Last modified: 2013-03-12 by ivan sache
Keywords: pas-de-calais | boulogne-sur-mer | cross (white) | swan (white) | discs: 3 (red) |
Links: FOTW homepage | search | disclaimer and copyright | write us | mirrors
Flag of Boulogne - Image by Arnaud Leroy, 15 November 2002
The municipality of Boulogne-sur-Mer (43,070 inhabitants in 2010; 842 ha) is located on the mouth of the river Liane on the Pas de Calais, the narrow bottleneck which separates the Channel from the North Sea and France from Britain.
When Julius Caesar attempted to invade Britain (55-54 BP), a port
named Portus Iltius was built near the present town of Boulogne. In 63, Emperor Claudius conquered Britain and set up the Classis Brittanica (Britton Fleet), based in a port which was later protected by a castrum. In the 2nd century, the lower town built around the port was known as Gesoriacum, while the upper town built around the castrum was known as Bononia.
Boulogne became in the 9th century the seat of a powerful county. Count Eustace II supported William the Conqueror during the invasion of Britain. His wife founded in Boulogne the St. Wulmer abbey and the Notre-Dame church. One of their sons was Godefroid of Bouillon (1061-1100), Duke of Lower Lorraine and King of Jerusalem (1099). In the 12th century, the pilgrimage set up in the Notre-Dame church was so important that 14 kings of France and five kings of England accomplished it. Herring fishing was the main source of income of the town.
Count Renaud of Dammartin granted the citizens of
Boulogne their first municipal charter in 1203. Renaud was among the feudal lords defeated in 1214 in Bouvines by King of France Philip II Augustus. In 1223, the king gave the County of Boulogne to his illegitimate son, Philippe Hurepel (the Bristling). When King of France Louis VIII died in 1226, Hurepel revolted against the regent Blanche of Castile and reorganized the defence of Boulogne. Hurepel died in 1236 without male descent; the county was incorporated successively to Artois and Burgundy, until King Louis XI eventually incorporated the town to the Kingdom of France in 1478.
Louis XI claimed that Notre-Dame, venerated in the town, was the real "Lord" of Boulogne, and that he, as his vassal, should try to defend her interests by all means, including incorporation of the county to France. Due to its strategical location, Boulogne was called "the most bordering town of the kingdom". Lacking any defence, the lower town was seized several times by the English during the Hundred Years' War (1339, 1347, 1353, 1377) and completely looted by Henry VII in 1492. In 1510, Henry VIII seized the upper town, which was purchased back by Francis I in 1544.
Following the Treaty of the Pyrenees (1659), the border moved northwards and Boulogne lost its strategical importance. Trade (and smuggling) with Britain developed.
Boulogne was proclaimed in 1803 an Imperial Town. To prepare the invasion of Britain, Napoléon I set up the Boulogne Camp. In
August 1805, however, the Emperor to sent the Coast and Ocean Armies
to Austria and the project of invasion was abandoned. The Boulogne Camp is commemorated by the Grand Army Column. Of 53 m in height and 4 m in diameter, the column was designed by the architect Éloi Labarre (1764-1833). Two kilometers away, a monument commemorates the second distribution of the Légion d'Honneur by Napoléon I, which took place there on 16 August 1804.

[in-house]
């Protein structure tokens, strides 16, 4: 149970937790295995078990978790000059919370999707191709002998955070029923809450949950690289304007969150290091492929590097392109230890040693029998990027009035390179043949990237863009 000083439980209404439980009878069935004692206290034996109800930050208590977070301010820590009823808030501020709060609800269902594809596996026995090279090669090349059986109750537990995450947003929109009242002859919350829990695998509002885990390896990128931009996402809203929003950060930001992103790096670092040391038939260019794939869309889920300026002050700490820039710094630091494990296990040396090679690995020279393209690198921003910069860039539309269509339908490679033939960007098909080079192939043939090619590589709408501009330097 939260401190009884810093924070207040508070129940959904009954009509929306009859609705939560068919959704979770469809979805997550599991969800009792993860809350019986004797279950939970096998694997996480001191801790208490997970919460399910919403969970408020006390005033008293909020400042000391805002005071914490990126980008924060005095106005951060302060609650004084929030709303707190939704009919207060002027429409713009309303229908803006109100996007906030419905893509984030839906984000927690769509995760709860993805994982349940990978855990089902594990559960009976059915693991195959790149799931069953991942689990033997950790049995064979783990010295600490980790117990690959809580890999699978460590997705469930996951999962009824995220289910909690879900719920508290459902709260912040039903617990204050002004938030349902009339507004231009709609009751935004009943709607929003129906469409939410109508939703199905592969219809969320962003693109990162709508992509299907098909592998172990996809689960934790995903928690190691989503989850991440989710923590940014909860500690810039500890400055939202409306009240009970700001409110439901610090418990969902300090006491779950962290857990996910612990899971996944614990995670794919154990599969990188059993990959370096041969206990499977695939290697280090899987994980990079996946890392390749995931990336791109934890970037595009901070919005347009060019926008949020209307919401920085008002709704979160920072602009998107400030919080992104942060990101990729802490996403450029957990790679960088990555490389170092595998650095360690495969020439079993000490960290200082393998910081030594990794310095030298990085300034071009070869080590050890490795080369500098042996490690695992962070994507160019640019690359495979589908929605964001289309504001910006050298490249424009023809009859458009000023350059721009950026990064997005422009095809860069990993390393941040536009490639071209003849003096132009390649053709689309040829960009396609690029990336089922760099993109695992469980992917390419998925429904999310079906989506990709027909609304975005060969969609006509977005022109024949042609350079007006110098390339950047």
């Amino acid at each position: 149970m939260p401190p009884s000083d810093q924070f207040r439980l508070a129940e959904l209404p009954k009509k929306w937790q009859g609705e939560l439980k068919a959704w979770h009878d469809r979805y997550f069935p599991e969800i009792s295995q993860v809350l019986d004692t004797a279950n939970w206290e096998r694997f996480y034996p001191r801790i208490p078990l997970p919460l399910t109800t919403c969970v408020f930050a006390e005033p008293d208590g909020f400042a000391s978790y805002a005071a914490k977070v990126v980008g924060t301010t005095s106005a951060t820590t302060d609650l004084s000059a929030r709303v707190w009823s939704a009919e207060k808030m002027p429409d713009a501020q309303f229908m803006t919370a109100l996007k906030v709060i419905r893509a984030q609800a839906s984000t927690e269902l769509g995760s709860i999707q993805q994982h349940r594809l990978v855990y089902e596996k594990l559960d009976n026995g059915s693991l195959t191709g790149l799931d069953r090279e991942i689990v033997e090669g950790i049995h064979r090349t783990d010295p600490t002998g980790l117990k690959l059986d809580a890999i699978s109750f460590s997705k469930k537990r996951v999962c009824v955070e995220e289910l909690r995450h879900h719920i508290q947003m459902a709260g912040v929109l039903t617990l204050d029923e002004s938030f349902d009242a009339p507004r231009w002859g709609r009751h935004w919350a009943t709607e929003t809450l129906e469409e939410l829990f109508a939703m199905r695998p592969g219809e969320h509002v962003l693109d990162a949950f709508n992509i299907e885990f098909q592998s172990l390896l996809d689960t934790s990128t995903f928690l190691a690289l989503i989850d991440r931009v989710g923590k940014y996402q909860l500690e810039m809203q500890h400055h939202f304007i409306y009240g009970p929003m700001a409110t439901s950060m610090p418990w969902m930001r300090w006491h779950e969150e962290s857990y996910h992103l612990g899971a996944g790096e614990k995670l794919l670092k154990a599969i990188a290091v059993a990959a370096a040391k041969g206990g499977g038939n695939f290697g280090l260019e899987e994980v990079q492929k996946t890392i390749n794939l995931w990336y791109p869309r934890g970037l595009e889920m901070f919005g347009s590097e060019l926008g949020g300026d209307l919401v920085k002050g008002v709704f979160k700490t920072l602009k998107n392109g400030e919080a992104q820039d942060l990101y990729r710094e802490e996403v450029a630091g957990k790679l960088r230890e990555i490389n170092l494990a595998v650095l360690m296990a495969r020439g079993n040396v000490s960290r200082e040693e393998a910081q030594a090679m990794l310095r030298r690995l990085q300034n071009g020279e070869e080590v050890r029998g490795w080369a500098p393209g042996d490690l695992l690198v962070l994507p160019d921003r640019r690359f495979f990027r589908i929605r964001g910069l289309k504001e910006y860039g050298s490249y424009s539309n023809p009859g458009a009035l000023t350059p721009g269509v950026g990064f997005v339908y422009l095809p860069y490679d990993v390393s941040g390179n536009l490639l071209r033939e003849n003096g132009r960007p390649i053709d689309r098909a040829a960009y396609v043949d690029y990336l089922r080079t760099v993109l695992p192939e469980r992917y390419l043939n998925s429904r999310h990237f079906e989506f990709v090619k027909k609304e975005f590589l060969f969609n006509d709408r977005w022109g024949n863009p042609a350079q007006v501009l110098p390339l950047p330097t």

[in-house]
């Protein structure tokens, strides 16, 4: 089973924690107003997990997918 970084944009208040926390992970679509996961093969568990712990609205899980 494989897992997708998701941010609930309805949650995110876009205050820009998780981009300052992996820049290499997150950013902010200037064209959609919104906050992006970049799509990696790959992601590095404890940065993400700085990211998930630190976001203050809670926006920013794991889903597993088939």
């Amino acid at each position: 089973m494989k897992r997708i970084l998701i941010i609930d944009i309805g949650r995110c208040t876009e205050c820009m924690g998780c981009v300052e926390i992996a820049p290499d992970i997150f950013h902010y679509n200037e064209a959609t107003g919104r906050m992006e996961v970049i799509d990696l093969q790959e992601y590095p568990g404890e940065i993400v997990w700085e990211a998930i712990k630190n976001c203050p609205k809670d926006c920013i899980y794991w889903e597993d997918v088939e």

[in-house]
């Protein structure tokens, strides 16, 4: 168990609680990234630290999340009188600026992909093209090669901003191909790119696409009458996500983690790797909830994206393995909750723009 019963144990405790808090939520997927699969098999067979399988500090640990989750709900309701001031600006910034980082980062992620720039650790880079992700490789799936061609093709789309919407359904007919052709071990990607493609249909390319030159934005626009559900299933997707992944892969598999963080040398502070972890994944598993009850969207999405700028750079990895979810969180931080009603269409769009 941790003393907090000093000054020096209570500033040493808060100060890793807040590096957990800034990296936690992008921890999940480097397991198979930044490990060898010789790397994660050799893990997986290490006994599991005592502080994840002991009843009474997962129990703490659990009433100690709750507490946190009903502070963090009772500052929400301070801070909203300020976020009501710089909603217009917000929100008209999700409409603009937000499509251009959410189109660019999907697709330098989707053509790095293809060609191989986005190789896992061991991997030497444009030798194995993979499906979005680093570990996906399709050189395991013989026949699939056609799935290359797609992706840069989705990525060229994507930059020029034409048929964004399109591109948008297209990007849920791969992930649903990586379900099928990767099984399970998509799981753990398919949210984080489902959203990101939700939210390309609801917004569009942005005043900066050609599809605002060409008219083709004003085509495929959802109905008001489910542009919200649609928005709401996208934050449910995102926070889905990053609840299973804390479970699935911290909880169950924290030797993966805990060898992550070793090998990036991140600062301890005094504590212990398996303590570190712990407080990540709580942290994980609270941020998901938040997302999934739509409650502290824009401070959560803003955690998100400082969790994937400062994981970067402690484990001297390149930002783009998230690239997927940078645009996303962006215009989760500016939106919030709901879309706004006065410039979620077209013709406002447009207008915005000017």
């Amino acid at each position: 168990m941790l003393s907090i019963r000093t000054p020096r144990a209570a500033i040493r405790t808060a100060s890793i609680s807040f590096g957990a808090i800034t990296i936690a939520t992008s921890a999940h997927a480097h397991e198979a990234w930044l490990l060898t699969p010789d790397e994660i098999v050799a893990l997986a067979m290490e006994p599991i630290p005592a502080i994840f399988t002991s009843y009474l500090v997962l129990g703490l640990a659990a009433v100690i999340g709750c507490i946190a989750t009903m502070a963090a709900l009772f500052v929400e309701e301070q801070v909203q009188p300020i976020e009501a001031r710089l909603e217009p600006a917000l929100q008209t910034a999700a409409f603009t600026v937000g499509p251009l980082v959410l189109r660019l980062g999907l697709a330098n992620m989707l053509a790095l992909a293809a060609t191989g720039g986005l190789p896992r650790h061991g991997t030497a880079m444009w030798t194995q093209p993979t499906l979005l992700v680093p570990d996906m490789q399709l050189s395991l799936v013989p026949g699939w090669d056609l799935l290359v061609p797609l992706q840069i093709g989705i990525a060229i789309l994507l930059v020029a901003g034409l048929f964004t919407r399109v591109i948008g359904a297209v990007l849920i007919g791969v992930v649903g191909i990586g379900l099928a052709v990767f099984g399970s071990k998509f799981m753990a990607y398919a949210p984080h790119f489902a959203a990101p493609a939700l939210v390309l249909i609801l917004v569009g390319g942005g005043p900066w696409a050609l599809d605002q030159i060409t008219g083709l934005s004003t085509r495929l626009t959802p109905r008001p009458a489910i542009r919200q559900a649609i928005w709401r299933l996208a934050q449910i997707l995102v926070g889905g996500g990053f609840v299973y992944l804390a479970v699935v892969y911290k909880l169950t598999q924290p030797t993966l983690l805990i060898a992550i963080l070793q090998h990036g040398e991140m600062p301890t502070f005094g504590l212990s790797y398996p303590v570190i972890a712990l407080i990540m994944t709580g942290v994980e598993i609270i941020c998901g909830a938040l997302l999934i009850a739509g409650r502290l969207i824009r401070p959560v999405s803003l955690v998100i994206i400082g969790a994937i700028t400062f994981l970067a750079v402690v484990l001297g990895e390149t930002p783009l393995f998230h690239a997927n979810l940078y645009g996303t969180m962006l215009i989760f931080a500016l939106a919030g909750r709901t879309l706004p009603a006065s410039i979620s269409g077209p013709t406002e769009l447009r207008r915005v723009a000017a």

In August 1840, Prince Louis-Napoléon Bonaparte (later, Emperor Napoléon III) secretely landed from England near Boulogne. He failed to rouse Boulogne to revolt and was jailed into the fortress of Ham, from which he escaped six years later, using the clothes of a mason named Badinguet.
The Restauration and the Second Empire (1815 to 1870) was the Gilded Age of Boulogne. A posh bating resort was built, linked to Paris by railway in 1848; Boulogne was the first fishing port in France.
Hardly damaged during the First World War, Boulogne experienced more than 500 bombings during the Second World War. When liberated on 17 September 1944, 85% of the town was disastered (but not necessarily destroyed) and the port was completely ruined. The town was rebuilt by the architect and urbanist Pierre Vivier (1909-1999).
Boulogne is the birth town of the egyptologist Auguste Mariette (1821-1881), who discovered several ancient Egyptian monuments and founded the Cairo museum; of the novelist and critic Charles-Augustin de Sainte-Beuve (1804-1869); of the theater actors Constant Coquelin, a.k.a.
Coquelin l'Ainé (Sr.) (1804-1869) and Ernest Coquelin, a.k.a.
Coquelin le Cadet (Jr.) (1846-1901); of the doctor Guillaume Duchenne (1806-1875), founder of electrotherapy; of the scientist Ernest Hamy (1842-1905), founder of the ethnography museum in Paris, now Musée de l'Homme; and of the painter Georges
Mathieu (1921-2012), a member of the lyric abstractive school.
General San Martin, one of the liberators of Argentina (1816), Chile (1817), and Peru (1821), died in exile in Boulogne in 1850. The Casa San Martin is now a museum.
Sources: Municipal website
Ivan Sache, 15 November 2002
The flag of Boulogne is quartered blue-yellow by a white cross. The municipal arms are placed in the middle of the flag.
The municipal arms are "Or an escutcheon gules charged with a swan argent surrounded by three bezants gules".
The swan, symbolizing purity, was already shown on a municipal seal dated 1286. The roundels come from the arms of the Counts of Boulogne (13th century).
Ivan Sache, 15 November 2002
Burgee of YCB - Image by Ivan Sache
Yacht Club de Boulogne-sur-Mer (YCB, website)), established in 1997, has a burgee made of two light blue triangles along the hoist and a red lozenge in the rest of the flag. The lozenge is separated from the triangle by a white fimbriation. The dark blue letters "Y", "C" and "B" are placed in the two triangles and in the lozenge, respectively.
Ivan Sache, 15 November 2002